Off on a Tangent

Off on a Tangent

Postby Batty den on Mon Jan 13, 2003 4:07 am

Tangent's Rant reminded me of Petey's in Under The Lemon Tree/Schlock Mercenary episode http://utlt.keenspace.com/d/20021118.html

Hmm... I can't see if Scott added any new stations to Mr Beck's map of the Underground. :)

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Re: Off on a Tangent

Postby Legene on Mon Jan 13, 2003 7:58 am

batty den wrote:Tangent's Rant reminded me of Petey's in Under The Lemon Tree/Schlock Mercenary episode http://utlt.keenspace.com/d/20021118.html

batty (I have a new bat! I think I'll call her Florence) den


It reminded me of one of Bloom County's Oliver Wendell Jones's late-night laments.
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Postby ZOMBIE USER 8290 on Mon Jan 13, 2003 6:33 pm

Jenny was right: it was a mistake. You can't rationalize with madness. You'll just end up mad yourself. :o

Sometimes it's best to go with the first instinct.
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Postby Kellogg on Mon Jan 13, 2003 9:16 pm

Desgar wrote:Jenny was right: it was a mistake. You can't rationalize with madness. You'll just end up mad yourself. :o


True, but sometimes, you owe it to your honor, and the truth, to at least
*try* and set folks straight.

Sure, it may not work, but at least you tried.

Anyway, yes, it *was* inspired by both of those comics.
I dimly recall reading the Bloom County one, and the quote
was in my mind, since reading it in Ralph Hayes
Under The Lemon Tree comic strip. :D

Scott
PS. So Florence the Bat is a Flyer Trainer? You mean she's
going to grow up to be a female kangaroo...? ;)
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Postby Batty den on Tue Jan 14, 2003 2:00 am

Kellogg wrote:PS. So Florence the Bat is a Flyer Trainer? You mean she's
going to grow up to be a female kangaroo...? ;)


uh... no. :)

She's less than a year old so I think she's one of the Last Spring batch. That means she's only just get her flying license. :lol:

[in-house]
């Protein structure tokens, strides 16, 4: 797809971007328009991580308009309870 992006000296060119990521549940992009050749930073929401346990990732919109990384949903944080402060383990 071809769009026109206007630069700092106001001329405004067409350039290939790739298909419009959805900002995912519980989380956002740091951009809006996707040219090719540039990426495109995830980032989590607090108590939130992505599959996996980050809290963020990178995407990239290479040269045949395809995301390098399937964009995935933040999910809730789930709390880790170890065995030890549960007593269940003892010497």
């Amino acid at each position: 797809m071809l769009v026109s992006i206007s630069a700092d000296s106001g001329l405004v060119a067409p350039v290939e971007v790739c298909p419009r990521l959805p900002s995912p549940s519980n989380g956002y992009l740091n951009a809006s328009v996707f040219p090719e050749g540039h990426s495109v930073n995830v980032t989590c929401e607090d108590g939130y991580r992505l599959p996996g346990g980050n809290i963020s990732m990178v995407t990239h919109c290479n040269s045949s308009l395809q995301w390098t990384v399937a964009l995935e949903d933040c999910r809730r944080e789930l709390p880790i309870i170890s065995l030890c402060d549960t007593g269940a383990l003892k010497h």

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Postby Kellogg on Tue Jan 14, 2003 5:16 am

Ah! Okay.

Well, you never know. We've got Kangaroo-Rats up here.
Who's to say there aren't Kangaroo-Bats somewhere in the world. ;)

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Postby Legene on Tue Jan 14, 2003 1:21 pm

Kellogg wrote:True, but sometimes, you owe it to your honor, and the truth, to at least
*try* and set folks straight.


Ethics can be a difficult burden to bear, sometimes.

Or so they tell me. :wink:

Kellogg wrote:Anyway, yes, it *was* inspired by both of those comics.
I dimly recall reading the Bloom County one, and the quote
was in my mind, since reading it in Ralph Hayes
Under The Lemon Tree comic strip. :D


Huh. I actually though the Bloom County similarity was so obscure, it had to be coincedence. Silly horsewoofie.
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Postby Mark Stanley on Tue Jan 14, 2003 6:40 pm

The obvious question with any of the
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Postby Hortmage on Tue Jan 14, 2003 8:10 pm

Wow! What were the odds of Mark Stanley posting something that deep as his 2nd post on this forum? :roll: :wink:
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Postby Edward Sanhusky on Wed Jan 15, 2003 12:45 am

Hortmage wrote:Wow! What were the odds of Mark Stanley posting something that deep as his 2nd post on this forum? :roll: :wink:


I would say slightly higher than the odds of him posting an inane or whimsical notion, but just below the posting of a divine revelation.

As a believer in a higher, mystical power, I do find it amusing when people use alien theories to provide the origins of man. "Where did the aliens come from" is one of my favorite questions to pose to them
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Postby Edward Sanhusky on Wed Jan 15, 2003 12:45 am

Hortmage wrote:Wow! What were the odds of Mark Stanley posting something that deep as his 2nd post on this forum? :roll: :wink:


I would say slightly higher than the odds of him posting an inane or whimsical notion, but just below the posting of a divine revelation.

As a believer in a higher, mystical power, I do find it amusing when people use alien theories to provide the origins of man. "Where did the aliens come from" is one of my favorite questions to pose to them
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Postby Mako on Wed Jan 15, 2003 1:21 am

Mark Stanley wrote:The obvious question with any of the
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Postby Kellogg on Wed Jan 15, 2003 8:20 am

Howdy,

Perhaps I should first take the opportunity to apologize for mentioning
Mark's name in the same breath as Eric Von Daniken! :o

Intelligent Design:

It's been my observation that there are some folks, who have substituted
belief in aliens for devotion to religeon. In the modern mythology, aliens